Today, Jesus does something blatantly Messianic, possibly in an attempt to provoke the Jewish leadership finally into action: he borrows a young donkey, along with its mother, and rides it into Jerusalem. To do this in such a way was an expression of royalty and a fulfilment of Zechariah 9:9. The Jews could not have missed this one!
The route Jesus chose was from the village of Bethphage, near the top of the Mount of Olives. At that height, it looks westwards down on the City of Jerusalem and is one of the most beautiful and iconic views in the entire world. Get ready, Jerusalem, your King is coming! Until now, Jesus had always ticked the ‘no publicity’ box and had warned his disciples and those he ministered to that they should keep quiet about him; now, he encouraged them to turn up the volume and to shout from the rooftops! They sang Psalm 118, one of the Hallel Psalms. In our lives today, why not recapture the heavenly glory and passion embedded in the Book of Psalms to accompany the rhythms, milestones, and events in our daily walk with Him!
At the end of his procession of triumph, Jesus had a quick glance around the temple courts on his arrival but realised that it was getting too late to do anything further that day, so he retired back to Bethany with his disciples. He had a plan for that temple! The next day he awoke and made haste back to the city. A strange event then occurred: he spotted a fig tree, out of season, as yet bearing no figs (nothing special there, then). However, he was hungry and, since the fig tree provided him with nothing, he chose to curse it – the only time that I can recall him cursing anything.
Jesus’ plan for the temple courts included ‘cleansing’ them of all traders and their merchandise. They had turned the only place that was designated for the Gentiles to worship at, into an open-air market where the precise animals that were identified as suitable for sacrifice, and the precise money that was acceptable as an offering, were on sale. “My house will be called a house of prayer for all nations” (Isaiah 56:7). Here is an interesting First Century artefact from the temple: Inscription in Greek . The anger Jesus showed was probably representative of the anger of his Heavenly Father too. I believe that we today need to learn from this incident: that God requires us to create spaces for the unsaved, unchurched, and unwanted people in our communities to approach nearer to the presence of God and his people – without first having to make any commitment, but with an invitation and opportunity to draw closer, to pray, to taste, and to see that the Lord is indeed good. A space to “Be still and know that I am God!” (Psalm 46:10).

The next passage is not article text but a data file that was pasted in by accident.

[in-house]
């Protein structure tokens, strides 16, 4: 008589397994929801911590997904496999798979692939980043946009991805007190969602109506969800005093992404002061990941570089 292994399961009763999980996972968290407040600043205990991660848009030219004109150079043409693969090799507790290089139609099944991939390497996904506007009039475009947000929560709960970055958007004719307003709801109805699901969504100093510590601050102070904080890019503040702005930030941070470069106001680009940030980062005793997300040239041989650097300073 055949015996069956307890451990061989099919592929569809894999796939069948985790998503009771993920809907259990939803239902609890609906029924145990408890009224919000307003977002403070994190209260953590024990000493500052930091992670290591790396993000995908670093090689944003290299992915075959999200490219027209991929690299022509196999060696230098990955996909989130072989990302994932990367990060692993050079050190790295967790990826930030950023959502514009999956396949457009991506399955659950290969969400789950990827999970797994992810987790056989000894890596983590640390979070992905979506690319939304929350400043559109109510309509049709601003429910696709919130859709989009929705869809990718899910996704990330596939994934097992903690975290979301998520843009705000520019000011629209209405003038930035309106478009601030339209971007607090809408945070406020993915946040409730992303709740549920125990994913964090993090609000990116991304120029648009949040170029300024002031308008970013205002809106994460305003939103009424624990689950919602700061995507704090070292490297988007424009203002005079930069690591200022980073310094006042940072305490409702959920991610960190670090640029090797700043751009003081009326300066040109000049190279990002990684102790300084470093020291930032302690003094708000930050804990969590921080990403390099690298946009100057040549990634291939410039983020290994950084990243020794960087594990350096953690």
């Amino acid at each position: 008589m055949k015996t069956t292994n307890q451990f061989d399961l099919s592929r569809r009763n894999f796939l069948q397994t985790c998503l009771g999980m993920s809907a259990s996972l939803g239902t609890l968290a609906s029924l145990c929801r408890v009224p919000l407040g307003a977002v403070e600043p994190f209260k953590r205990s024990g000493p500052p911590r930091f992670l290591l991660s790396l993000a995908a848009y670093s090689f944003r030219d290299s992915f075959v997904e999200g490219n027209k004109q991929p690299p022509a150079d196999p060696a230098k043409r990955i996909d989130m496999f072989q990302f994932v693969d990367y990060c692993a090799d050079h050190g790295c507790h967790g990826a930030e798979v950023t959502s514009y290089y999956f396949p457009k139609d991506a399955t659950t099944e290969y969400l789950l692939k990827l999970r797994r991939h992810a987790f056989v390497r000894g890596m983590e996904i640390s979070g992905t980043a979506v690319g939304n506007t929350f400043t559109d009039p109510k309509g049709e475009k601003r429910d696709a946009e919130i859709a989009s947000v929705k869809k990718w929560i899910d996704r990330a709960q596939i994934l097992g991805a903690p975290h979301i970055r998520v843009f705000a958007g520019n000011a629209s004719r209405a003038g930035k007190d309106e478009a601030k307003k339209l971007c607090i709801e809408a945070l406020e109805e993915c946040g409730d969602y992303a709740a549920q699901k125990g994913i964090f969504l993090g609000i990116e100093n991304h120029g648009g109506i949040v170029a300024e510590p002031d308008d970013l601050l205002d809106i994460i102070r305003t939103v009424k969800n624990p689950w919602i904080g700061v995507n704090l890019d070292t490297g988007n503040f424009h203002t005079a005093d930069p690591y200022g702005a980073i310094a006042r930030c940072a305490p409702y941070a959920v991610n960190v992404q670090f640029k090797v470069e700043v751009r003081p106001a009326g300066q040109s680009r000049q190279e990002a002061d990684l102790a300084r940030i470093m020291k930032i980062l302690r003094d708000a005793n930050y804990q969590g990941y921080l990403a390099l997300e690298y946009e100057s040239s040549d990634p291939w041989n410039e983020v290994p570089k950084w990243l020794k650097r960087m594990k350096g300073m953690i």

The next morning the fig tree was dead. Peter was shocked. What was the message? I think that it was a parable against the Jewish people and their leaders: they had not provided ‘fruit’ for their God when he needed it. They had benefited for millennia from his presence, his word, his kindness, and his provision, but they had effectively rejected him. God will not tolerate us providing him with ‘fruit’ only when it suits us, instead of at a time that suits Him. We, his church, must therefore be ready if we are not to suffer the same fate as that fig tree! (Revelation 2:5).
In fact, Jesus said, any of you can do miracles if you only believe. He means true faith, not just wishful thinking. Faith is itself a gift from God, not a product of ‘mind over matter’. Faith begins in the heart and rises to the mind, eventually manifesting itself in the will. If we have consistently prayed for something and it clearly hasn’t happened – and now cannot happen – then we did not truly pray in faith. One prayer that we can always pray in faith is: “Increase my faith”! And if we pray in accordance with God’s will, we do receive our answer. In fact, having faith in our hearts for a certain thing, is evidence that we are about to pray in the will of God.